Here’s how I differentiated the Houghton Mifflin comprehension skill of “Compare & Contrast” for my gifted sixth grade students, who have been successfully comparing and contrasting since kindergarten. Students investigated artists, developed a haiku, and learned how to shade with pencils.
The Houghton Mifflin reading program includes “making inferences” as the weekly comprehension skill. Their sample lesson concludes with an underwhelming worksheet. Let’s do something better. We’ll ask students to infer from multiple points of view, incorporate visual art, and present their thinking.
Here’s a movie made in 1977, and its trailer is barely watchable! In fact, it almost made me not want to watch Star Wars, a movie I know almost by heart. Perhaps we’re onto something interesting for our students to analyze.
Like all HM comprehension skills, “Making Inferences” appears yearly beginning in kindergarten, so I know my 6th graders have had practice, and may have mastered, the skill. To differentiate, I turned to Sandra Kaplan’s model of “thinking like a disciplinarian.” Students will be expected to think from the perspective of an expert, making well-informed inferences.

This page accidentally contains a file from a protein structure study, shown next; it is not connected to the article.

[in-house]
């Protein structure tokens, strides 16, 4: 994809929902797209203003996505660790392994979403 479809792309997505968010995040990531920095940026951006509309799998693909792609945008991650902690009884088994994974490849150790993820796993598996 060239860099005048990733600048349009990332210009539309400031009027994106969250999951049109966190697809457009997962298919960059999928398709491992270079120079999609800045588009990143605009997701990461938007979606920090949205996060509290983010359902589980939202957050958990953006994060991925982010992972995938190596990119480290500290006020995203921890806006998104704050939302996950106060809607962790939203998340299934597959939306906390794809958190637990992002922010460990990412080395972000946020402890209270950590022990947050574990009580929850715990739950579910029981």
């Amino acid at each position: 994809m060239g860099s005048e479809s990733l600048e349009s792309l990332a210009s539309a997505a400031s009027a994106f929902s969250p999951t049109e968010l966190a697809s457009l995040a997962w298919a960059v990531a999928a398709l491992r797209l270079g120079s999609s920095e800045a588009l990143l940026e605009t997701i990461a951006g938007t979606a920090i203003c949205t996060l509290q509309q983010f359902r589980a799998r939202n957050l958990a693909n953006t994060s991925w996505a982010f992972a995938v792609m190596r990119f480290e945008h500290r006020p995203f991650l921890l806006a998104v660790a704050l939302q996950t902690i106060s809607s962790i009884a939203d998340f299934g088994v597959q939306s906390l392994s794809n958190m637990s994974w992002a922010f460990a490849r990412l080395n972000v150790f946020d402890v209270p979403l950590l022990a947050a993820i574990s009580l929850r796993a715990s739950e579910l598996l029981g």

In 6th grade, Houghton Mifflin’s Theme Two begins with the comprehension strategy of “Fact and Opinion.” A quick pre-assessment shows that my class has a solid grasp on the difference between fact and opinion, so how can I up-level my instruction? I realized that my students had an assumption that facts are “good” and opinions are “bad.” So my differentiated lesson became centered on challenging this belief.
By 6th grade, our reading program’s comprehension skills have become a bit basic for most of my gifted students. I’ve been working on increasing the depth and complexity of these skills. In this case, “Noting Details” has become “Explicit Vs. Implicit Details.”